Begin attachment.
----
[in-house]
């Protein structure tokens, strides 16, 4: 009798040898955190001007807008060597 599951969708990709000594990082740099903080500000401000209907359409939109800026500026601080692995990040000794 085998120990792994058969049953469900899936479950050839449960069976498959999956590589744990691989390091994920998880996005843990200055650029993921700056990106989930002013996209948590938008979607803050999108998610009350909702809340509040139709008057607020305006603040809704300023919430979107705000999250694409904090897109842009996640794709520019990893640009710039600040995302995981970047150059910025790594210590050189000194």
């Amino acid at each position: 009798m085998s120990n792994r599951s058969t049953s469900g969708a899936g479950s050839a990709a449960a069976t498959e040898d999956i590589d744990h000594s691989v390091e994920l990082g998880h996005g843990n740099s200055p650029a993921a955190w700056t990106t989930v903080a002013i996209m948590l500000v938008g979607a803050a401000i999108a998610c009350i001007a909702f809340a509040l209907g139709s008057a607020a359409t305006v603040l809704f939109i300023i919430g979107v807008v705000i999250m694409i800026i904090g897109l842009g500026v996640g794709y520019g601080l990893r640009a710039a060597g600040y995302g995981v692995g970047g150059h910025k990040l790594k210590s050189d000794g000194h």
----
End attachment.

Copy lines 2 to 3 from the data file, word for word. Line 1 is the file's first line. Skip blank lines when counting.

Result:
């Protein structure tokens, strides 16, 4: 009798040898955190001007807008060597 599951969708990709000594990082740099903080500000401000209907359409939109800026500026601080692995990040000794 085998120990792994058969049953469900899936479950050839449960069976498959999956590589744990691989390091994920998880996005843990200055650029993921700056990106989930002013996209948590938008979607803050999108998610009350909702809340509040139709008057607020305006603040809704300023919430979107705000999250694409904090897109842009996640794709520019990893640009710039600040995302995981970047150059910025790594210590050189000194």
């Amino acid at each position: 009798m085998s120990n792994r599951s058969t049953s469900g969708a899936g479950s050839a990709a449960a069976t498959e040898d999956i590589d744990h000594s691989v390091e994920l990082g998880h996005g843990n740099s200055p650029a993921a955190w700056t990106t989930v903080a002013i996209m948590l500000v938008g979607a803050a401000i999108a998610c009350i001007a909702f809340a509040l209907g139709s008057a607020a359409t305006v603040l809704f939109i300023i919430g979107v807008v705000i999250m694409i800026i904090g897109l842009g500026v996640g794709y520019g601080l990893r640009a710039a060597g600040y995302g995981v692995g970047g150059h910025k990040l790594k210590s050189d000794g000194h």